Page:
Touching tales of triumph and tragedy tug at hearts
COURAGEOUS kids, hopeless romantics, tragic losses and the triumphant.
They were not always the biggest headlines but the stories that often stuck with readers long after they closed the pages of the paper were the ones about people, just like them.
Readers followed Bella Harry's story throughout the year.
Bella, 11, of Bli Bli was diagnosed with an aggressive cancer in January after bumping her knee.
The diagnosis turned life upside down for her family.
While her mother, Emma, stayed by her side, her father looked after her two younger brothers.
Friends, family and sporting groups rallied to raise money to help the family.
Fundraisers included a gala night at the Novotel Twin Waters Resort in March.
Bella was given a boost when she got to meet actor Johnny Depp when he visited the Lady Cilento Children's Hospital in Brisbane while in Australia filming a new Pirates of the Caribbean movie.
After 35 weeks of chemotherapy, surgery to replace her femur with a titanium rod, six weeks of radiation treatment and months away from friends, Bella was discharged from hospital in Brisbane in November.
She had her first day back on the Coast with her family on November 19.
Although she still has to have physiotherapy and hydrotherapy, Bella was pleased at the prospect of doing all the normal things she used to do.
"Taking the boys to school, going in the pool, everything really," she said.
Anthony Campbell probably earned the rights to the title of the Coast's most romantic man when he surprised his partner, Lilli Schall, with not only a proposal but a wedding.
In a two-part proposal which he sprung on her at Cotton Tree on Sunday, October 18, he not only asked her to marry him but also asked if she would marry him three days later on the Wednesday.
Although the proposal and wedding came upon Lilli suddenly, Anthony had been hatching the plan for months.
The idea to spring a surprise wedding on Lilli along with a surprise proposal came to him when contemplating how to have her German parents present for both.
So he started planning the wedding, sending out invitations, booking a celebrant and Lilli's hair and make-up appointments.
He even lined up his mother to buy three wedding dresses from which Lilli could choose.
He sneakily also had Lilli help build timber tables for their backyard reception under the guise that they were for a friend.
Fortunately, Lilli said yes to not only his proposal but the wedding.
"How much effort he put in is unbelievable," she said before the ceremony.
They were joined by 42 family and friends at their Bli Bli home for the wedding and celebration.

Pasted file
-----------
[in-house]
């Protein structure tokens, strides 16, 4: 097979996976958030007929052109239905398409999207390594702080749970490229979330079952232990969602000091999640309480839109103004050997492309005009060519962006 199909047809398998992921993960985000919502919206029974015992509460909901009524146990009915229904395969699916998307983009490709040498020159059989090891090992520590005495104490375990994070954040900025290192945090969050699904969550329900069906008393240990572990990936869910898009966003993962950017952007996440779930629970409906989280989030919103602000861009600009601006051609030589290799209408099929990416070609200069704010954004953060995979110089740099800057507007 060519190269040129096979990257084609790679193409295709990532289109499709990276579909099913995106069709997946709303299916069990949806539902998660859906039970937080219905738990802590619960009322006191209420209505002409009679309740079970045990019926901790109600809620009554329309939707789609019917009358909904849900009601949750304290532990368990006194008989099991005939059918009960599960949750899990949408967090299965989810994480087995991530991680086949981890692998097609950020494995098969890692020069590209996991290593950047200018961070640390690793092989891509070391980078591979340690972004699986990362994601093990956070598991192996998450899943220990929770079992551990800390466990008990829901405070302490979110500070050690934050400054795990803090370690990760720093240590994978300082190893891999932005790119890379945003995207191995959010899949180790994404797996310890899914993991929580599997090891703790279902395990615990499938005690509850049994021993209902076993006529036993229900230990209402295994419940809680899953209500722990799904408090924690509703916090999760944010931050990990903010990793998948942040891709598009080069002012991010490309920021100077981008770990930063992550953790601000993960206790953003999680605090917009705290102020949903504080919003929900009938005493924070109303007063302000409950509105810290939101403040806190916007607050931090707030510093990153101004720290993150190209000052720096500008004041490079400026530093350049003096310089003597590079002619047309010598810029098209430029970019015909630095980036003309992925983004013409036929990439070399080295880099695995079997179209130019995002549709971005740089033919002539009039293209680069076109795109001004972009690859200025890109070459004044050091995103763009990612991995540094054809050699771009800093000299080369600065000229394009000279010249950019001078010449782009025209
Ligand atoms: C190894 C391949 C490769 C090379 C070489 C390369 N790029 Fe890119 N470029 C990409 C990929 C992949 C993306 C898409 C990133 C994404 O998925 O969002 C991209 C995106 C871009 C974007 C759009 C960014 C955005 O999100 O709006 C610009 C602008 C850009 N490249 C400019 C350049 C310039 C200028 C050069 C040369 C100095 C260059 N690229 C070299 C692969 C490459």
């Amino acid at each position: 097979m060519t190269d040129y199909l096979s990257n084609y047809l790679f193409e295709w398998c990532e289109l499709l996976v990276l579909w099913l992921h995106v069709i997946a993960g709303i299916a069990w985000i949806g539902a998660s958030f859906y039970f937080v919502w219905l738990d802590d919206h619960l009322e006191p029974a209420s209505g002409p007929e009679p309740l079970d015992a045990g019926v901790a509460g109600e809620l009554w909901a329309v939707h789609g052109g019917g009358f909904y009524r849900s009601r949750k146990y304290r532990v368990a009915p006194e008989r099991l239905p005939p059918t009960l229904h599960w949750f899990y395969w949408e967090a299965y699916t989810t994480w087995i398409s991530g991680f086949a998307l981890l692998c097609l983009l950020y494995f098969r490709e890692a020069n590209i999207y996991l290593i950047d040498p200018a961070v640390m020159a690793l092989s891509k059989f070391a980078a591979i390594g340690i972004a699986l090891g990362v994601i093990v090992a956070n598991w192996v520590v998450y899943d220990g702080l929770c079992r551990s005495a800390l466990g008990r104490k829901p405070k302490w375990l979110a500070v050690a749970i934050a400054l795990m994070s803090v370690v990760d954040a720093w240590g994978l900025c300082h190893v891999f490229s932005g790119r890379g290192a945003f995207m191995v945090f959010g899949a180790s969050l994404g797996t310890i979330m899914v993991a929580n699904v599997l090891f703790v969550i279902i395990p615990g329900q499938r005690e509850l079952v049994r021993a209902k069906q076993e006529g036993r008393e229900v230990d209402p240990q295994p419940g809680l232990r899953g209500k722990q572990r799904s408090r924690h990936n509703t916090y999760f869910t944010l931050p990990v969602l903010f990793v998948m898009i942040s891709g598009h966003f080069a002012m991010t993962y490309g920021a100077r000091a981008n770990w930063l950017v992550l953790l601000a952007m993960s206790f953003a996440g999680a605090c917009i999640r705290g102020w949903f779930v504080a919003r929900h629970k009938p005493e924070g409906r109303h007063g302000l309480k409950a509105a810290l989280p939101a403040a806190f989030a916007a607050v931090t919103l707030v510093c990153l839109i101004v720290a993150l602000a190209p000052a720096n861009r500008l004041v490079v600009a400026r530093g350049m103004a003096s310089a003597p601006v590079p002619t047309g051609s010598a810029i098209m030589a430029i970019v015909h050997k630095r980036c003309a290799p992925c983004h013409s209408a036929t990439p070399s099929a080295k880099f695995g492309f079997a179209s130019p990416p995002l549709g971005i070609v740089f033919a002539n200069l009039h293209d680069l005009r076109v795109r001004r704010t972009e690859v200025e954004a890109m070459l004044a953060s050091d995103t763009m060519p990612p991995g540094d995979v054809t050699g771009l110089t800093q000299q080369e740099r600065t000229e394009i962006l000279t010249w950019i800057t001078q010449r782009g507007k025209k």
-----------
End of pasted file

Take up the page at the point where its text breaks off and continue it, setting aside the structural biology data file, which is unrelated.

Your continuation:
The destruction of a Cooroy paramedic's home by fire on Friday, August 14, brought out the best in the community.
Suzette Dakin took her son, Cole, 11, to school that morning and arrived home 30 minutes later to see smoke billowing from the roof.
They lost virtually everything in the blaze, even Mrs Dakin's spectacles.
Although the home was insured, photographs and other personal items collected over a lifetime were irreplaceable.
A friend took her, Cole and her father and his partner in until they could sort out alternative accommodation through the insurance company.
Friends started a fundraising account to support the family and her Maroochydore Ambulance Station colleagues put on a barbecue lunch to welcome her back to work when she was ready.
The North Arm and Yandina communities were rocked by the death of Kristi Kafcaloudis in early September.
The former North Arm State School student, whose parents are still involved with the Yandina community, died in a cliff fall while hiking in Norway.
The 24-year-old had been studying at the University of Bergen on an international exchange from Monash University in Melbourne and was on a weekend hiking adventure.
Her parents, Michael and Milli, handled the loss and resultant media attention with quiet dignity.
They released a statement through a family friend.
"We are only consoled by the fact that Kristi was doing what she loved with her friends and living a life full of adventure and dreams - but we are mortified by the loss of such a talented and lovely young woman with her whole life before her.
"She was quite simply exceptional to us and to her many friends and will remain in our hearts and minds to encourage us to make the best of our lives and reach out to others."
A former Sunshine Coast mum diagnosed with cancer while pregnant with her second child lost her battle with the illness.
Christina Moon died on October 4 after a two-year fight against aggressive colon and liver cancer.
She had been 21 weeks pregnant with a second child when diagnosed but lost the baby at 33 weeks after commencing treatment.
Some good luck came her way when she won a wedding package in a competition.
The win allowed her to wed her fiancé, Nathan Moon.
He said Christina had accepted she would not see old age but had been determined to live life to the full.
"She tried new things. She wasn't afraid of cancer bothering her or restricting the things she could do," he said.
"She was ticking things off on her bucket list.
"She went back to the gym, she went on shopping sprees, trips away - the things she wouldn't normally do."
After caring for his wife, Nathan will now concentrate on caring for and raising their son Blair, 3, who has health difficulties.